Book Review: Beta-Life, Stories from an A-life Future


Posted January 6, 2015 in Print

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Beta-Life: Stories from an A-life Future

Edited by Ra Page and Martyn Amos

[Comma Press]

Speculative fiction incites wonder at technologies that could, conceivably, come to be – or could they? Comma Press tackles this question with Beta-Life, a collection of stories set in an imagined year 2070 complete with significant advances in artificial life (A-life) and unconventional computing. Each author is paired with a consutlant scientist to ensure that the technology described is accurately based on current research, which is then painstakingly explained in the afterword to each story. While predictably halting at times, the device grants an element of awe to stories that could otherwise be dismissed as poppycock. In a genre plagued by self-doubt and internal schisms, Beta-Life is a reminder that science fiction can offer a privileged look into the future.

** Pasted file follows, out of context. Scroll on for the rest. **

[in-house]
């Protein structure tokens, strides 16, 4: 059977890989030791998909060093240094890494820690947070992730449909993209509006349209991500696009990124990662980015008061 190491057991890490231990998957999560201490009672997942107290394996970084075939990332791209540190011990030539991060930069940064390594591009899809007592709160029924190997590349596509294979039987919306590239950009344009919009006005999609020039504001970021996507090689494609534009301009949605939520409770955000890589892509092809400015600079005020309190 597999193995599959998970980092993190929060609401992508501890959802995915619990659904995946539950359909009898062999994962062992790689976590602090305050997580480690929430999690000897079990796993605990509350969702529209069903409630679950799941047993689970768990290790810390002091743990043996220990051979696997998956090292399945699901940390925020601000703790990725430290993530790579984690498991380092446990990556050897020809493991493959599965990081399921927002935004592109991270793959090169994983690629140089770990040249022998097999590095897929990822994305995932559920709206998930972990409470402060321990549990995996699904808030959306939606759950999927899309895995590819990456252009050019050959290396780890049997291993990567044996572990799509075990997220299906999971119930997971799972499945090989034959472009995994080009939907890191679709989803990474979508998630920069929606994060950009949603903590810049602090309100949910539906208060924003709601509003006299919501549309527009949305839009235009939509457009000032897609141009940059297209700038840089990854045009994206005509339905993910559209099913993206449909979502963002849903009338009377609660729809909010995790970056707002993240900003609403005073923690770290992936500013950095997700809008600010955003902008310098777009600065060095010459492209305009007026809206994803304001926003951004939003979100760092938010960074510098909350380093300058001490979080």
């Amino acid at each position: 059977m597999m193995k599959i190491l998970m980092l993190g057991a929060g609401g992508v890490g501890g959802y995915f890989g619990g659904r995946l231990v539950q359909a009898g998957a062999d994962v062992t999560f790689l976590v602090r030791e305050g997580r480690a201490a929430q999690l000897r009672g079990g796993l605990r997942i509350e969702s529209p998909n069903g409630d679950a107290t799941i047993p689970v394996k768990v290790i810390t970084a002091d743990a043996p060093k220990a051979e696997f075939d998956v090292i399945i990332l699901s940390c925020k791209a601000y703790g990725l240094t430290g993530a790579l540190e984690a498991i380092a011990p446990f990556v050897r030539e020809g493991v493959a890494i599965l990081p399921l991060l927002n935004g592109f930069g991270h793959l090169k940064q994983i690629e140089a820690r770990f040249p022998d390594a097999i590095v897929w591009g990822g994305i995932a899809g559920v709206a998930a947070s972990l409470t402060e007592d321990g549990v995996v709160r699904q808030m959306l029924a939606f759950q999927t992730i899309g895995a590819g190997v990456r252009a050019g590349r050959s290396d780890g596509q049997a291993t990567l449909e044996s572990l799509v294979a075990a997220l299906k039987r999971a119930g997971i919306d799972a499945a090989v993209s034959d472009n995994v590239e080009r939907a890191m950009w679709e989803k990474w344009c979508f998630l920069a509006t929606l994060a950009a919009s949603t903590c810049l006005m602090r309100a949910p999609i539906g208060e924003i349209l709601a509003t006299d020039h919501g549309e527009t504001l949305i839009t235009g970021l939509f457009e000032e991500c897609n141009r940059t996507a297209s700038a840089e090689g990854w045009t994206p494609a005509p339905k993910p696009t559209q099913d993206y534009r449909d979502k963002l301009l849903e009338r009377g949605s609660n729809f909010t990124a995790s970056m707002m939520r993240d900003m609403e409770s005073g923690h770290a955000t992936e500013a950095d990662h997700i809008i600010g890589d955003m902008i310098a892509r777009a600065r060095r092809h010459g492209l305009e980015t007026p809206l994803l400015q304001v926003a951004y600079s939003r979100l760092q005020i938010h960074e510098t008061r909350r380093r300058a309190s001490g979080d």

Despite their basis in current research, however, these are not stories about science. Many focus on personal relationships, or explore the ramifications of current sociopolitical issues – such as climate change and government monitoring of citizens – in dystopian futures characteristic of sci-fi. Beta-Life’s scientists are quick to exculpate technology from these dark prospects, as the book advocates a new human accountability in science. Rather than blocking the rapidfire advances in A-life, the book suggests, we should examine human inequality, domination and exploitation in all contexts. After all, these stories are at their most frightening not where they differ from the present, but where they stay the same.

Words: Mònica Tomàs

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